The History Boys, Buxton Opera House

History Boys-253Alan Bennett is a superb storyteller and this is his work at its best – a wonderfully crafted script that mixes humour and pathos with a compelling storyline.

The History Boys has been voted the nation’s favourite play and with material this good the audience should be able to expect great entertainment – if the director gets it right.

Kate Saxon’s production for Sell A Door Theatre Company is spot on and brings out the warmth of the characters and the world Bennett has created while at the same time allowing us to reflect on the darker issues it explores.

The set, by designer Libby Watson, is kept simple and effective and hanging Hector’s motorbike (ever the elephant in the room) above the stage is a genius idea.

The History Boys follows the last few weeks in school of a group of able sixth-form students in Sheffield who are being given extra help in applying to Oxford and Cambridge Universities.

Hector is a bumbling but endearing English teacher who believes in education for its own sake and gives unorthodox lessons that go beyond appreciating a love of language and literature.

His joy in the presence of the young minds of his pupils is clear but sadly he is also attracted to their bodies and ultimately this leads to his downfall.

In a desperate bid to get some boys into Oxbridge the headmaster, played by Christopher Ettridge, brings in recently graduated Irwin, a clever and tenacious supply teacher whose mission is to get results.

Their teaching methods contradict each other and while the boys remain loyal to Hector, played by Richard Hope, they are drawn to Irwin, played by Mark Field, which leads to conflict in the classroom.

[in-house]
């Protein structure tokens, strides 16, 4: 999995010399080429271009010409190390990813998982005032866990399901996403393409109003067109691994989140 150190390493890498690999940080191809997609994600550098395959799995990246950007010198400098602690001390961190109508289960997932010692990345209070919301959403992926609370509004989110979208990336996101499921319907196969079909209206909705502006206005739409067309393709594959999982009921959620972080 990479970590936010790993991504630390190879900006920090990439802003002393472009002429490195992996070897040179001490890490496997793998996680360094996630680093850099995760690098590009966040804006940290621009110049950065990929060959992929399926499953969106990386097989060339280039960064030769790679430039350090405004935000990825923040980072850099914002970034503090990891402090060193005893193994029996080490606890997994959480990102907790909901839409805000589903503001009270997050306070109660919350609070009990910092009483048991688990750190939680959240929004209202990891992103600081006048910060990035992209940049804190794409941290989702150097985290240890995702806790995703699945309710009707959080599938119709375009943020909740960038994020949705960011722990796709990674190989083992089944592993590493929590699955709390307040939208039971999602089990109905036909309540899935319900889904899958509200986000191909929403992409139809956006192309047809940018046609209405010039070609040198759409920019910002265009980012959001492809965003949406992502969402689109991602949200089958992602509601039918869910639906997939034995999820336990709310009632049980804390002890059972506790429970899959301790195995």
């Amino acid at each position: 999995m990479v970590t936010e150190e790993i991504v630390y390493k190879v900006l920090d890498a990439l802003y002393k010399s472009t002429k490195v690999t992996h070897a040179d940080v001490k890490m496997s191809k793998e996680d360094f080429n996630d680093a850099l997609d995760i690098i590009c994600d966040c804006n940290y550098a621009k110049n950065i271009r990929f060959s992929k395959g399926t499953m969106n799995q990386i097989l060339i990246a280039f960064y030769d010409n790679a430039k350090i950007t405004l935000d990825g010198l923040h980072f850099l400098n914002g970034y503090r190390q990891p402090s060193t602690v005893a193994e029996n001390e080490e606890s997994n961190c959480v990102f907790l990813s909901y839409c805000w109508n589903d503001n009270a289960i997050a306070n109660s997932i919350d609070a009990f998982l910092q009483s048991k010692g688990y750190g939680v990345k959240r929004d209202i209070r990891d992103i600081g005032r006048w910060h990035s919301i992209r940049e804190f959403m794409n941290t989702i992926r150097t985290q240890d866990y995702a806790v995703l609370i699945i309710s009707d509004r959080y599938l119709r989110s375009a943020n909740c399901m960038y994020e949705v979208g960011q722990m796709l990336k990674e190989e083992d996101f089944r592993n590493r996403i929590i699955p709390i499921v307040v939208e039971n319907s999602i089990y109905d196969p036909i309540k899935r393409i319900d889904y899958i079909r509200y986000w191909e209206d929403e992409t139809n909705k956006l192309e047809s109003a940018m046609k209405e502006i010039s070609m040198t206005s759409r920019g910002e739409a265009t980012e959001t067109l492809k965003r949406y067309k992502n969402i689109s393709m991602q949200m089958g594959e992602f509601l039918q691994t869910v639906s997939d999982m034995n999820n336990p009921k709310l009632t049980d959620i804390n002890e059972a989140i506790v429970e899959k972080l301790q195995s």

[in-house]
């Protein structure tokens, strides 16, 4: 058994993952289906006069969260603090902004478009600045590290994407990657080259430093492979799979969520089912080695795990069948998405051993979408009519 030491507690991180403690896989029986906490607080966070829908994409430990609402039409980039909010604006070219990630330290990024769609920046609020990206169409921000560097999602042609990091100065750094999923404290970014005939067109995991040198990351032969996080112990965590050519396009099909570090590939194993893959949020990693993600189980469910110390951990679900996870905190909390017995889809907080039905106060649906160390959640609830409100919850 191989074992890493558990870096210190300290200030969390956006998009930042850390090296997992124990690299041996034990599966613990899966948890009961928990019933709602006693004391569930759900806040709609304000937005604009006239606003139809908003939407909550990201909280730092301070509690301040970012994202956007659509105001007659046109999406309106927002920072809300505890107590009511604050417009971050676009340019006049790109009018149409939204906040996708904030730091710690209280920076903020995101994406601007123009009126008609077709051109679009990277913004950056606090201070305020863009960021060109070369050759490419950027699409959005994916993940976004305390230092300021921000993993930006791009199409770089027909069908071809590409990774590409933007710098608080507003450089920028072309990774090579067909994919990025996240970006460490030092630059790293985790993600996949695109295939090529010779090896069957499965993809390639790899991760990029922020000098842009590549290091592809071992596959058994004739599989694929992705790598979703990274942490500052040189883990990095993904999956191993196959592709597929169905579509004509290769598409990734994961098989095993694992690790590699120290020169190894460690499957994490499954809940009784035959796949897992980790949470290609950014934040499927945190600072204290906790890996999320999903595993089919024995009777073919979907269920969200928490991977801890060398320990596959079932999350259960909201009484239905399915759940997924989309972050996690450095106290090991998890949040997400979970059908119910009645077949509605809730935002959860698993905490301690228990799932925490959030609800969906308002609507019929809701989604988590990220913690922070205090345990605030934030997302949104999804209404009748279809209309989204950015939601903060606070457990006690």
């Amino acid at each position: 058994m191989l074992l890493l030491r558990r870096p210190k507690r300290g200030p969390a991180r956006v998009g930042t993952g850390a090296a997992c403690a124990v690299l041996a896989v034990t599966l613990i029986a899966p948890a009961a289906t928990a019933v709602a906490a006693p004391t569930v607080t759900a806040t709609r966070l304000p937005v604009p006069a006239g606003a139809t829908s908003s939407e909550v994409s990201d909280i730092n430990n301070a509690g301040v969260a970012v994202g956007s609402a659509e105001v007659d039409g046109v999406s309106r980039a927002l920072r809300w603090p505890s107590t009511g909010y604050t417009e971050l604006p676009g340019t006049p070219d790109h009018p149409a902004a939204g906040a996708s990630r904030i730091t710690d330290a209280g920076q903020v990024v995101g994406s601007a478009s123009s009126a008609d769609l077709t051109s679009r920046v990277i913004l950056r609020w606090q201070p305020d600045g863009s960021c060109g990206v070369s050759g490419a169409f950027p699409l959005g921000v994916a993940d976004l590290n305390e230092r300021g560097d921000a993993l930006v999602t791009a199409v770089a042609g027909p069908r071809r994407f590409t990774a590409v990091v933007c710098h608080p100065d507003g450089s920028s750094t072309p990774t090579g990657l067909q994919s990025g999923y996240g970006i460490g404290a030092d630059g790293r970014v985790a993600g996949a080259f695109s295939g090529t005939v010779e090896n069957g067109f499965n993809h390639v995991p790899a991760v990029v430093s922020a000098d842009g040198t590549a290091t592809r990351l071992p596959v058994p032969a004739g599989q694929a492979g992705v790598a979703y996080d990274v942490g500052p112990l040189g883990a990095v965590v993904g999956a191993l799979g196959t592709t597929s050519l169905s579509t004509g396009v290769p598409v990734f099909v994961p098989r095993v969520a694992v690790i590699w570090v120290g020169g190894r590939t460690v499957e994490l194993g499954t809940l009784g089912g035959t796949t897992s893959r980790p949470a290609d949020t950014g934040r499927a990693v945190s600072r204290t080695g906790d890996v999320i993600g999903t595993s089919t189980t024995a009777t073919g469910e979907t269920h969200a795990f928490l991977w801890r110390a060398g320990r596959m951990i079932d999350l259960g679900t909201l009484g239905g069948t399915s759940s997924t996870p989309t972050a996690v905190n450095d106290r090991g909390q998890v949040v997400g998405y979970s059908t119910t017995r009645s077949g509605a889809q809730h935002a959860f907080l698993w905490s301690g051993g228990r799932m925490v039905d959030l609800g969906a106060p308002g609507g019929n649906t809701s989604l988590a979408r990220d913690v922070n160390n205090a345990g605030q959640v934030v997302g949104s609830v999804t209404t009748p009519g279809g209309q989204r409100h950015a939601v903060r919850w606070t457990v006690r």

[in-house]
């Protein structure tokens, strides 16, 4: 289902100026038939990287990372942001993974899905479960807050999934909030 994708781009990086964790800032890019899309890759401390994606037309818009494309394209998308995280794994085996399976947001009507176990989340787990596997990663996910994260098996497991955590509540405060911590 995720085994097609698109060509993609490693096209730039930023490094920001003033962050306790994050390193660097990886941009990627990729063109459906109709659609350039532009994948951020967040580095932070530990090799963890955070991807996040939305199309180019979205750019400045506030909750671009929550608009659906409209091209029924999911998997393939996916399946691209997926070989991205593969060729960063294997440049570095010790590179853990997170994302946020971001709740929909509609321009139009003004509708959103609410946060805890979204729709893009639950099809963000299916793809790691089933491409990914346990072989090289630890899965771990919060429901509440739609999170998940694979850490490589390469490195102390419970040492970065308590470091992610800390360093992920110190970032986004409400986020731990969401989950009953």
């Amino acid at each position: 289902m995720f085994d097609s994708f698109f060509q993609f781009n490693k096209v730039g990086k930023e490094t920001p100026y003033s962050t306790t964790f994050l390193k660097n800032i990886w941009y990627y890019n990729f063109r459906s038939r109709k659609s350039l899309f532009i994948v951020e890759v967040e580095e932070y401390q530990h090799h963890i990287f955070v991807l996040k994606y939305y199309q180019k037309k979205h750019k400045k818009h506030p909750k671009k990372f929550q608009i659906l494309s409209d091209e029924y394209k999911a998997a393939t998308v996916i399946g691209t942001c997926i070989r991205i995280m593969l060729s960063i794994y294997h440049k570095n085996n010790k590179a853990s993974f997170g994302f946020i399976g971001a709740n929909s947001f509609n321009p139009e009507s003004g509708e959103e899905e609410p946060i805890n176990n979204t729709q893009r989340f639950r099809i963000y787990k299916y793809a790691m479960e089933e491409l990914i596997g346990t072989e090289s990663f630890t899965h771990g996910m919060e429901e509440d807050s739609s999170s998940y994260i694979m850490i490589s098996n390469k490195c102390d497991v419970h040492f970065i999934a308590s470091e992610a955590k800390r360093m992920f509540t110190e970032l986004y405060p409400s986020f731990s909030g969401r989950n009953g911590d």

It is left to Mrs Lintott, the wearied teacher who memorably laments that history is women following behind with the bucket, to act as the go between.

She got the pupils the excellent A Level results but is not regarded good enough to get them into Oxbridge, and her sardonic wit is brilliantly portrayed with a hilarious, touching performance by Susan Twist.

The two main characters in the classroom are the youngest pupil Posner, who is gay and Jewish and the object of his unrequited affections – the good-looking, confident Dakin, played by Kedar Williams-Stirling.

The characters of the other boys aren’t developed to such an extent in the play but they provide an excellent supporting cast.

Posner is played by Steven Roberts, who charms the audience with his singing and dancing as he flounces around the stage and is definitely the show’s stand-out performer.

The rest of the cast are, Alex Hope as Scripps, David Young, Rudge, Patrick McNamee, Lockwood, Sid Sagar, Akthar, Joshua Mayes-Cooper, Timms, Matthew Durkan, Crowther, Chris Barritt, TV director and Melody Brown, Fiona.

Lighting is by Chris Davey, sound Matt Eaton and music, Catherine Jayes.

The play can be seen at Buxton Opera House until May 23. For tickets go to http://www.buxtonoperahouse.org.uk

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